Politics Guide: Governors, Senators, US Representatives


Tell Non-Unity Party Candidates and Representatives to join us!


Spanish System of Government: Parliamentary Monarchy

Click here for List of Spanish Political Parties

The Politics of Spain take place within the framework established by the Constitution of 1978. Spain is a social and democratic state wherein the national sovereignty is vested in the Spanish People from which the powers of the State emanate.

Spain is a Parliamentary Monarchy in which the Monarch is Head of State and the Prime Minister (whose official title is "President of the Government") is Head of Government. Executive power is exercised by "The Government," which is composed of the Prime Minister, the Deputy Prime Ministers, and other ministers who collectively form the Council of Ministers. Legislative power is vested in the Cortes Generales (General Courts), a bicameral Parliament consisting of the Congress of Deputies and the Senate. The Judiciary is independent of the Executive and the Legislature, administering justice on behalf of the King through several Judges and Magistrates. The Supreme Court of Spain is the highest court in the nation, has jurisdiction in all Spanish territories, and is supreme in all affairs except Constitutional matters, which are the jurisdiction of the country's Constitutional Court.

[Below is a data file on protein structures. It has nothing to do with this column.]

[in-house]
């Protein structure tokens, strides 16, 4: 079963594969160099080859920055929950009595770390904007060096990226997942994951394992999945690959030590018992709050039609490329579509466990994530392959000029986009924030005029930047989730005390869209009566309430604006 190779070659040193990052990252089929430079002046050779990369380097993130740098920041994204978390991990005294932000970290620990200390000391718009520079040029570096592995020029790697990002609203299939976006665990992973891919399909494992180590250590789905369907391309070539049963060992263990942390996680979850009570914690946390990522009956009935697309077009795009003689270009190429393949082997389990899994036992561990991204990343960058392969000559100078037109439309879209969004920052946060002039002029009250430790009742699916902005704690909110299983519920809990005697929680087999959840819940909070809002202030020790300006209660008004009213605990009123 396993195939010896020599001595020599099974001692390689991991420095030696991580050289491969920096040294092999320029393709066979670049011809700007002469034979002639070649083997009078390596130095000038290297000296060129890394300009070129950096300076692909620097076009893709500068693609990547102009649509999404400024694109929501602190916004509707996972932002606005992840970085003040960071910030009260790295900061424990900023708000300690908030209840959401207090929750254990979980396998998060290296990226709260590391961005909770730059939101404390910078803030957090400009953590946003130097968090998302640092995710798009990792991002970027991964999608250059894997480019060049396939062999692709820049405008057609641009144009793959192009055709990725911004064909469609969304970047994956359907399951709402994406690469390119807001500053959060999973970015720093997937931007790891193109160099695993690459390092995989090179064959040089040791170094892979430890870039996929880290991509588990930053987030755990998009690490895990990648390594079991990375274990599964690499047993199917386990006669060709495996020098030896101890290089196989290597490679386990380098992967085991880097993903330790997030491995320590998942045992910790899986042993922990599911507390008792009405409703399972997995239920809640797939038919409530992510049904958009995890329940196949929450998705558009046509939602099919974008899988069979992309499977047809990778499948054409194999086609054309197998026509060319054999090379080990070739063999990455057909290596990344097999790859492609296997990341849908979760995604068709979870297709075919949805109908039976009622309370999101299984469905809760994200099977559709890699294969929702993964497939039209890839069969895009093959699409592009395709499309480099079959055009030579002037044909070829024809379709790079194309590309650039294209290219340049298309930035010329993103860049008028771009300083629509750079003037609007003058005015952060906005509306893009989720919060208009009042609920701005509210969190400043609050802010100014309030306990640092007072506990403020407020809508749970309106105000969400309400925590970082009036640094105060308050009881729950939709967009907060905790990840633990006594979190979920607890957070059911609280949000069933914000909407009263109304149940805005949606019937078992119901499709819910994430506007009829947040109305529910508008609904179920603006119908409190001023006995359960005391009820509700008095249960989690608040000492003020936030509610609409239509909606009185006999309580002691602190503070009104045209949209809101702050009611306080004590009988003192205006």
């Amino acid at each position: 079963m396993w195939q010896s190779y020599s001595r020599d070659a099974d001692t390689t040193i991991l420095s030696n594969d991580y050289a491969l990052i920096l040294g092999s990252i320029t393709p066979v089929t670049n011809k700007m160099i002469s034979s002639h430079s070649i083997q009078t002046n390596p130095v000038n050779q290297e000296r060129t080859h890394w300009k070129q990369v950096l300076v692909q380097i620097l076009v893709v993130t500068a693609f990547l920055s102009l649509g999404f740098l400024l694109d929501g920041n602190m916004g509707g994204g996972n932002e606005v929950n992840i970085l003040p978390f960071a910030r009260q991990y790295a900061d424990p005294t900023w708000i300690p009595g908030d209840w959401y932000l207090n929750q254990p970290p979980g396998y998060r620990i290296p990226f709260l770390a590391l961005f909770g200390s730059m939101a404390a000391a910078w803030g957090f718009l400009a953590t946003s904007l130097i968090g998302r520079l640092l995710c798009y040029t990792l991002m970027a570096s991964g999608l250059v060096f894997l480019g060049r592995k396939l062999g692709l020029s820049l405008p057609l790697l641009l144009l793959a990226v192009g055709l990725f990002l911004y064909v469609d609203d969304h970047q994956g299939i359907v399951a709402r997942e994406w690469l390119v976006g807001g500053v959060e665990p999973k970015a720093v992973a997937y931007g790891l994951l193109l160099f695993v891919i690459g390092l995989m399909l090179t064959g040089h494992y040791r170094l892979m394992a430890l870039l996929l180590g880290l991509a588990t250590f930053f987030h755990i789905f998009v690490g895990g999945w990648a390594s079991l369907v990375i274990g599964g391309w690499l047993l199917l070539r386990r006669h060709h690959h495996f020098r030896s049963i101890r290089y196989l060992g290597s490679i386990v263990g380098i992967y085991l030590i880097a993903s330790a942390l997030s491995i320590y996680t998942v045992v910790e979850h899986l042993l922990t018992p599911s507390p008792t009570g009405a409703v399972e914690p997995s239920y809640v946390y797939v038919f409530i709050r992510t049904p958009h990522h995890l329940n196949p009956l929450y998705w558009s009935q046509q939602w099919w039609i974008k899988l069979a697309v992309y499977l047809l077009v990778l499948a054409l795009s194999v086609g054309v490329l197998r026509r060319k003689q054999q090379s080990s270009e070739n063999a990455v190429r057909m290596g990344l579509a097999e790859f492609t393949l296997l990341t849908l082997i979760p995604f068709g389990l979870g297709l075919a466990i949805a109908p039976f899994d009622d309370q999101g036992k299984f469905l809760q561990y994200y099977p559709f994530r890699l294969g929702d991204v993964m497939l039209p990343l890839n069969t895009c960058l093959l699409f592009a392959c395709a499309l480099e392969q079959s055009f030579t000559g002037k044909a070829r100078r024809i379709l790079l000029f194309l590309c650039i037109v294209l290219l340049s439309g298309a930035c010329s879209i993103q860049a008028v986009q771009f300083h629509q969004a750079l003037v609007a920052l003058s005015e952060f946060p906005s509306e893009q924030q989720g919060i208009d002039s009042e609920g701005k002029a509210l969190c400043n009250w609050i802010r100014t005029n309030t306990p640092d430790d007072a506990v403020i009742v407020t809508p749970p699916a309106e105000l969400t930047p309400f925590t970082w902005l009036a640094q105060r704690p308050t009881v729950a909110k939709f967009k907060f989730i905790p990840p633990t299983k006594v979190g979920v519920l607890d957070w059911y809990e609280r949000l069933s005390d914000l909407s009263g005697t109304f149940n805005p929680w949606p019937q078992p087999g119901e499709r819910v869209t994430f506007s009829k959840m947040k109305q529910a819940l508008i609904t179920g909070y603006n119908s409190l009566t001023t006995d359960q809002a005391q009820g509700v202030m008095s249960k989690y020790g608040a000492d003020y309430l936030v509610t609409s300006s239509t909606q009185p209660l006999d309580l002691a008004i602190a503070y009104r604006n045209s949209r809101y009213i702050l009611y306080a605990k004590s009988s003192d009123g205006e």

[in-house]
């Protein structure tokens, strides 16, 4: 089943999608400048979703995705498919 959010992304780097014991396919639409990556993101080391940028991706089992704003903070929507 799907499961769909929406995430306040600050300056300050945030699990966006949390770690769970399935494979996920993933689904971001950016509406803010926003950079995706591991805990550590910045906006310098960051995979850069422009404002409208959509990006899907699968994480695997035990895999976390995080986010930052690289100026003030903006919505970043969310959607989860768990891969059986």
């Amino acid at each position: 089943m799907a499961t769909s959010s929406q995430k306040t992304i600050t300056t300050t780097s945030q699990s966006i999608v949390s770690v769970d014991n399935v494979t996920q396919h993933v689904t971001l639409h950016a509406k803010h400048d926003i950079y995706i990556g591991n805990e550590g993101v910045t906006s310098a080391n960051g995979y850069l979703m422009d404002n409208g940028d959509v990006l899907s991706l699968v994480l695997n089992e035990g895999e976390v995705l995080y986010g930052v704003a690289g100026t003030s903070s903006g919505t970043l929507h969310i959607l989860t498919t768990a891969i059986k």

Spain's political system is a multi-party system, but since the 1990s the Spanish Socialist Workers' Party (PSOE) and the People's Party have been predominant in politics. Regional parties, mainly the Basque Nationalist Party (EAJ-PNV) of the Basque Country, the Convergence and Union (CiU), and the Socialists' Party of Catalonia (PSC), have also played key roles in Spanish politics. Members of the Congress of Deputies are selected through proportional representation, and the Executive Government is formed by the party or coalition that has the "Confidence of the Congress," usually the party with the largest number of seats. Since the Spanish transition to democracy after the death of dictator Francisco Franco in 1975, there have not been coalition governments; when a party has failed to obtain absolute majority, minority governments have been formed.

Spain's regional governments function under a system known as "the State of Autonomies," a highly decentralized system of territorial administration based on asymmetrical devolution to the "Nationalities and Regions" that constitute the nation, and in which the nation, via the central government, retains full sovereignty. The Spanish territory is divided into 17 autonomous communities and 2 autonomous cities. The form of government of each autonomous community and city is also based on a Parliamentary system, one in which the Executive power is vested in a "President" and a Council of Ministers elected by and responsible to a unicameral legislative assembly.

Source: wikipedia.org

Paid for by the United National Committee. Not authorized by any candidate or candidate's committee. Copyright © UNC.